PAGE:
In November, I read a newspaper article about a prominent member of the birding community being arrested for animal cruelty. Jim Stevenson, founder of the Galveston Ornithological Society and author of several books, had allegedly shot and killed several feral cats. “Galveston law enforcement officials say Stevenson shot a cat to death this month near the San Luis Pass Bridge on the island’s west end,” the Los Angeles Times states.
Why did he do this? To protect the birds, he says. “Regardless of what you think about killing an animal, you must ask yourself if one stray cat’s life is worth more than dozens â€” or hundreds â€” of wild birds already bowing to the stresses of cars, TV towers, pesticides, loss of habitat,” the Times quoted Stevenson as saying. Although he stops short of admitting killing the cat, he did mention that he had seen it hunting a Piping Plover, which is considered a threatened species.
Piping Plover, Photo courtesy (c) Mike from www.mllpix.com
I can see where the man is coming from. I, too, feel angry whenever I see cats roam free because I know that they kill birds. But I could never harm an animal–any animal. My anger isn’t directed at the cats–it’s directed at the people who let their cats run loose, leaving a trail of dead wildlife in their wake, and reproducing at an alarming rate.
I was disturbed by Steven’s actions, but I was also sickened to read that a tollbooth worker by the name of John Newland was feeding the wild cats and thought of them as “his pets.” Doesn’t he understand that by feeding these animals, he’s perpertrating the problem? He feeds the cats; they have kittens. Now there are more homeless pets having to struggle to survive.
According to Spay, Inc., a pair of breeding cats (plus all the kittens born to them) will produce 80,399,780 kittens in a ten-year span (12 cats in one year’s span). These numbers are staggering. Of course, the figures seem inflated to me: most of these cats won’t be lucky enough to survive the hazards of living on the streets.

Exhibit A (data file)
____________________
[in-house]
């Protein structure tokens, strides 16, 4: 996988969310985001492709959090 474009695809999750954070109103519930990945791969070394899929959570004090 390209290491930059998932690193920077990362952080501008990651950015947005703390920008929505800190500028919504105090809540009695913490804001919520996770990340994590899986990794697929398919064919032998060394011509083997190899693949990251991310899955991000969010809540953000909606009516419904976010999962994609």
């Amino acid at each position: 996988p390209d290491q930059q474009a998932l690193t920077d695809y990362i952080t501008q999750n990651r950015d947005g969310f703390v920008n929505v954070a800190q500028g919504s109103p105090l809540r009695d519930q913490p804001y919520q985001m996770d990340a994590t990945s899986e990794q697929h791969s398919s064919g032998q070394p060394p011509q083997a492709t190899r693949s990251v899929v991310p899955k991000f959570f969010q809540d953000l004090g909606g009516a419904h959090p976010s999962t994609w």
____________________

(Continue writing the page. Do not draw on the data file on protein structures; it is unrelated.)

Anyone who is feeding stray cats is helping to add to overpopulation.
I would be interested to hear your thoughts on this topic. Have you ever birded in the Galveston area? (Check out the Bird Advocates blog for more on the vulnerablity of wildlife due to feral and roaming cats.) How do you feel about people shooting cats? How do you feel about cats killing birds that are already considered to be threatened species?
Sources: Bustillo, Miguel, Los Angeles Times, November 25, 2006
Spay, Inc. http://www.spay.org/guilty.html
Posted by Snowy Owl
2 thoughts on “The Truth about Cats and Birds”
Thank you, Snowy Owl, for speaking out on this topic and helping to protect our birds and wildlife. Thank you also for mentioning the tollbooth operater, John Newland. I’m personally concerned that his feeding the feral cats, “his pets,” near the road and County property is creating a hazard and nuisance to the public, as well as to our wildlife. I plan to look further into that.
I live in Galveston County and I don’t go to the Island to see the feral cats, or to dodge them in traffic. I go to see the wildlife they’re killing. I believe the county authorities should remember that, and get their priorities straight.